Even if you’re not a fan of white wine, there’s a good possibility you’ve tried the Pinot Grigio and Pinot Gris at some point in your life.
Possibly a light, crisp white wine for a summer afternoon by the pool or something more memorable and robust.
So, what is the distinction between Pinot Gris and Pinot Grigio? In essence, simultaneously, nothing and everything.
Surprise! They Are The Same But Different
Style-wise, Pinot Gris and Pinot Grigio are opposites. However, they are the same grape variety with various names based on the cultivation country.
This fruit is called Pinot Gris in France. In Italy, the combination is referred to as Pinot Grigio.
Gris is the French term for grey, as grigio is the Italian word for grey. This color designation most likely refers to the variety’s grayish-purple epidermis.
As a black variety Pinot Noir mutation, Pinot Gris skins have fewer anthocyanins than Pinot Noir skins. Thus the grayish hue.
In a third mutation dubbed Pinot Blanc, the anthocyanins of Pinot Noir are inactive. Consequently, the skins of the grapes are pale, like those of other white grape varieties.
Pinot Gris/Grigio has an early spring blossom break and ripens early. Therefore, in temperate regions, it accumulates high levels of sugars and loses acidity if left on the vine for an excessive amount of time. It can lead to wines that could be more balanced and balanced.
Difference Between Pinot Gris vs Pinot Grigio
Mentioned below are the differences between Pinot Gris and Pinot Grigio.
Pinot Gris – France
This cultivar is native to Alsace, France, where the finest Pinot Gris wines still produce.
Alsatian Pinot Gris is typically dry or off-dry, with robust tropical fruit flavors and hints of ginger and honey.
These wines are more powerful and fatty in texture. Therefore, different from your typical poolside beverage.
In addition, the darker grape skins contribute to the golden hue of the final wine. Consider pairing Pinot Gris with robustly flavored mountain cheeses such as Comté or Gruyère, seared scallops with beurre blanc sauce, or velvety mushroom risotto.
Off-dry wines pair well with piquant Asian or Indian dishes, such as masala chicken tikka or Thai green curry.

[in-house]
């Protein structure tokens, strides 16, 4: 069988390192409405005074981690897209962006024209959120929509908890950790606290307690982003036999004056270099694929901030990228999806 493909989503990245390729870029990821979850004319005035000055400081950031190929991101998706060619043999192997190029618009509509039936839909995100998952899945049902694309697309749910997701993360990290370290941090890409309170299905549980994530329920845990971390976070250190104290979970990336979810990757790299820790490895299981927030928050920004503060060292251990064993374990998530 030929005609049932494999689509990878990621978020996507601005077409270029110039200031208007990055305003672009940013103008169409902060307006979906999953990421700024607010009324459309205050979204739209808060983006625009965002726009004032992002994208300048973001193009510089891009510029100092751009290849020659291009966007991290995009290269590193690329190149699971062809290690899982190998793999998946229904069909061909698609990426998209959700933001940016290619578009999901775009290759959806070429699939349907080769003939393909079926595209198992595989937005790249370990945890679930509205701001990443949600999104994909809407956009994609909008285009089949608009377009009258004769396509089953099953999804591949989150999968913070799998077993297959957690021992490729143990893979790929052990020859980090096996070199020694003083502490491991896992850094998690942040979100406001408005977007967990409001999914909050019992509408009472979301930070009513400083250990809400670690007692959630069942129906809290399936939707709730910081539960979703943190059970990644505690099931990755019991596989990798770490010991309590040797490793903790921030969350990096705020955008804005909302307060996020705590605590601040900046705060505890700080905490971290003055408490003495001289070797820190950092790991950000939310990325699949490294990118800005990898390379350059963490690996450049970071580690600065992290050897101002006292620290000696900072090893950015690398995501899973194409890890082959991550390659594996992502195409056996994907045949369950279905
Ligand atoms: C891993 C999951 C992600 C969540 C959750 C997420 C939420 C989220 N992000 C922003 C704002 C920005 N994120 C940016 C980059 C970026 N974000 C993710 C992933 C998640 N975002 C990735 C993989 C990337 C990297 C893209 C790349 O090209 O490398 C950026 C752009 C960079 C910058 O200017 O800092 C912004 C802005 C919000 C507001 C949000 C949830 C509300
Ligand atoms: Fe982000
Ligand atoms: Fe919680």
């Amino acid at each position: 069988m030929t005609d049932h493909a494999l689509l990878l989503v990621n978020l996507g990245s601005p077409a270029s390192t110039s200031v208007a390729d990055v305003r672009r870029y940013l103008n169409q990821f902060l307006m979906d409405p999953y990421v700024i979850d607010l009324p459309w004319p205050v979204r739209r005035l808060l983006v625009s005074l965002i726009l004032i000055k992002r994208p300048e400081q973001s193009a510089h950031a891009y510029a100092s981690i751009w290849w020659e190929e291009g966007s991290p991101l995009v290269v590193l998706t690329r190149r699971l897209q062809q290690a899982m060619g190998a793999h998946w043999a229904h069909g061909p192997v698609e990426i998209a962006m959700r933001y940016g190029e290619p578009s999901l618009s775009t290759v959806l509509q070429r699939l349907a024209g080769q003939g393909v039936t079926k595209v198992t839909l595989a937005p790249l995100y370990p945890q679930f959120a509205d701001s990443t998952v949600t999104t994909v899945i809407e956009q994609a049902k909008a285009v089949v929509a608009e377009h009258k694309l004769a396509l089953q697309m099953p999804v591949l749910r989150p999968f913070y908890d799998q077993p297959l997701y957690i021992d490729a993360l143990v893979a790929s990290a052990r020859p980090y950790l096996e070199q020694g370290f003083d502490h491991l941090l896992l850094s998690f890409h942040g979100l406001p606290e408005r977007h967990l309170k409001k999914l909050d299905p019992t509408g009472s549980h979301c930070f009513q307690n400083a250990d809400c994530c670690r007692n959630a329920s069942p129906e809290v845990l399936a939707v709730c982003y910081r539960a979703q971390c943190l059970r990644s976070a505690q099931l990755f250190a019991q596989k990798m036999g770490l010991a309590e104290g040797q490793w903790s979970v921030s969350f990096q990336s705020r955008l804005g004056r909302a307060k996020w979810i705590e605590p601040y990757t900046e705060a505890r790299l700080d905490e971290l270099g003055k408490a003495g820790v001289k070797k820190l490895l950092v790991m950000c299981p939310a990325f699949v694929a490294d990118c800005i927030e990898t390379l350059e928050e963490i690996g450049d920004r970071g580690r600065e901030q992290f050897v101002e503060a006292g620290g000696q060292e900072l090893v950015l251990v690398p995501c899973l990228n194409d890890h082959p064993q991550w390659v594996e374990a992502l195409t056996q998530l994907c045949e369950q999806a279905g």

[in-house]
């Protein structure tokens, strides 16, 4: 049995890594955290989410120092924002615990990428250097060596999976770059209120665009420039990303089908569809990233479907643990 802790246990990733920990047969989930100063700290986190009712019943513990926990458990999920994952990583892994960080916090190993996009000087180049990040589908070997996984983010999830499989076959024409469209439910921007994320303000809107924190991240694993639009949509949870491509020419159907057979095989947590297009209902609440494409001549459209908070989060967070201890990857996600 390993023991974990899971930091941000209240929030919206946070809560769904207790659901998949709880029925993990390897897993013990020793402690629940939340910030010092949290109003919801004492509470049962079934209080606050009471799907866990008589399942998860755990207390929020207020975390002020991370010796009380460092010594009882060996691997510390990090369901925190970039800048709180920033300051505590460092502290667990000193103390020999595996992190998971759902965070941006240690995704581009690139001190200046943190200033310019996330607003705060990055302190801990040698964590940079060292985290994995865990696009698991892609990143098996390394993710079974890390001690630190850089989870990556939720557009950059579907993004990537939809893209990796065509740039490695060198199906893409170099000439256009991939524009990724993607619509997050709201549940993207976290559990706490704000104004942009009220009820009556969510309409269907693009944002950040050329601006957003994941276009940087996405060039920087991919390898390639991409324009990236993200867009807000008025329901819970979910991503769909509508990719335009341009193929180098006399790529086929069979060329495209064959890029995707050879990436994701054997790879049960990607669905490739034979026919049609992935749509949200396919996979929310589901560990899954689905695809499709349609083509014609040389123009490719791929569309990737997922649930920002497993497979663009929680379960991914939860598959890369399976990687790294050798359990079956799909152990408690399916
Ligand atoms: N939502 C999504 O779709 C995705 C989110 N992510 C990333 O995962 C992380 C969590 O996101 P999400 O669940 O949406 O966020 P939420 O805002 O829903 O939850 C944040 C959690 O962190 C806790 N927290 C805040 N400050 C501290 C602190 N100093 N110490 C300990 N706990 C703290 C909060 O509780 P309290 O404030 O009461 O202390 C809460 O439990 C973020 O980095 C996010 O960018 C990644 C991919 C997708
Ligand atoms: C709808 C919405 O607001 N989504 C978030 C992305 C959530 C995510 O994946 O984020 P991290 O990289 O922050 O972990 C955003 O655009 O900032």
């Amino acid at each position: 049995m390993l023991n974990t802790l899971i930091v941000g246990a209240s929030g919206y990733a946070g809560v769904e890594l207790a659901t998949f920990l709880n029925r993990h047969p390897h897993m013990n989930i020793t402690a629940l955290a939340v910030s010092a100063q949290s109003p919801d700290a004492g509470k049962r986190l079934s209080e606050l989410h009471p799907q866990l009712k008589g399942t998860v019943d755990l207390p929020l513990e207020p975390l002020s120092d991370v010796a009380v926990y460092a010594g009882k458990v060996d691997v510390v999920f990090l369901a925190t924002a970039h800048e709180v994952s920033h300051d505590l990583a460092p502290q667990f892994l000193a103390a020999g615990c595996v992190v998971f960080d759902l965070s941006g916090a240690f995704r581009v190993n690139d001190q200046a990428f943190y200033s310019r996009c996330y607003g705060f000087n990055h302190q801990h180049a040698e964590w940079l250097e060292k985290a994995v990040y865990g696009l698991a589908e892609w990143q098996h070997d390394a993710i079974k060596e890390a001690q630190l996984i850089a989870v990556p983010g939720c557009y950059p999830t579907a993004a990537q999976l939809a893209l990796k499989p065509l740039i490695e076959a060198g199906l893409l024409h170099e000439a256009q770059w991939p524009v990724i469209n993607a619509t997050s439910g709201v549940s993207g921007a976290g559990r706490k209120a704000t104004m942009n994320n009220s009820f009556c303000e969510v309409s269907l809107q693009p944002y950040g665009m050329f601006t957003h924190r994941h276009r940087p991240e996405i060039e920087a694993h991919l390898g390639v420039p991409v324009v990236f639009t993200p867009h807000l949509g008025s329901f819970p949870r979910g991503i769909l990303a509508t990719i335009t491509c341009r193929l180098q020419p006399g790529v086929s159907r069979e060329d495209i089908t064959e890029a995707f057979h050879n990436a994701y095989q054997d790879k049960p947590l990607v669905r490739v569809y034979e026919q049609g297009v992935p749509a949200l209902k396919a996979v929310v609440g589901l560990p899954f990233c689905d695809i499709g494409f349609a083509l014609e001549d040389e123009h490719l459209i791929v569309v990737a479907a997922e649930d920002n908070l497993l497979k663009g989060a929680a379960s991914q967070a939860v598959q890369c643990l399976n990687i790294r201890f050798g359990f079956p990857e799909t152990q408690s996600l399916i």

Pinot Grigio – Italy
Trentino-Alto Adige and Friuli-Venezia Giulia, located in northeast Italy, produce the highest quality Italian Pinot Grigio.
These regions have Pinot Grigio with greater flavor complexity than Veneto plain ones.
High altitudes and lower temperatures help to prolong the ripening process and preserve acidity in the grapes as they develop flavor.
Additionally, the Pinot Grigio grape clone used in these regions has smaller fruit, resulting in more concentrated flavors.
With Italian Pinot Grigio, you can anticipate a lighter, crisper, and drier style with citrus and green apple flavors.
Pinot Grigio pairs wonderfully with traditional Italian antipasti, seafood salad, light pasta dishes with mussels or shrimp, and even sushi.
Wine Shopping Tips
While Pinot Grigio intends immediate consumption, certain Pinot Gris wines age well. There are also excellent late-harvest sweet Pinot Gris wines.
For the finest quality Pinot Gris and Pinot Grigio, respectively, you should seek out wines from the regions listed above.
Due to larger yields and earlier harvests, Veneto produces a less complex, more neutral Pinot Grigio.
Friuli’s Collio region has some remarkable Italian Pinot Grigio wines. These are particularly enthusiastic and zesty, with a delicate floral aroma.
Pinot Gris/Grigio also produces in new world nations such as the United States, Australia, and New Zealand.
When purchasing these wines outside of France and Italy, remember that they are typically designated Pinot Gris or Pinot Grigio to indicate the country whose style they emulate.
Also, remember that Pinot Gris/Grigio wines with a higher price tag have likely been oak-aged for added structure.
These will have a greater concentration of fruit aromas but fewer citrus notes.
Thanks for reading. I hope you find it helpful.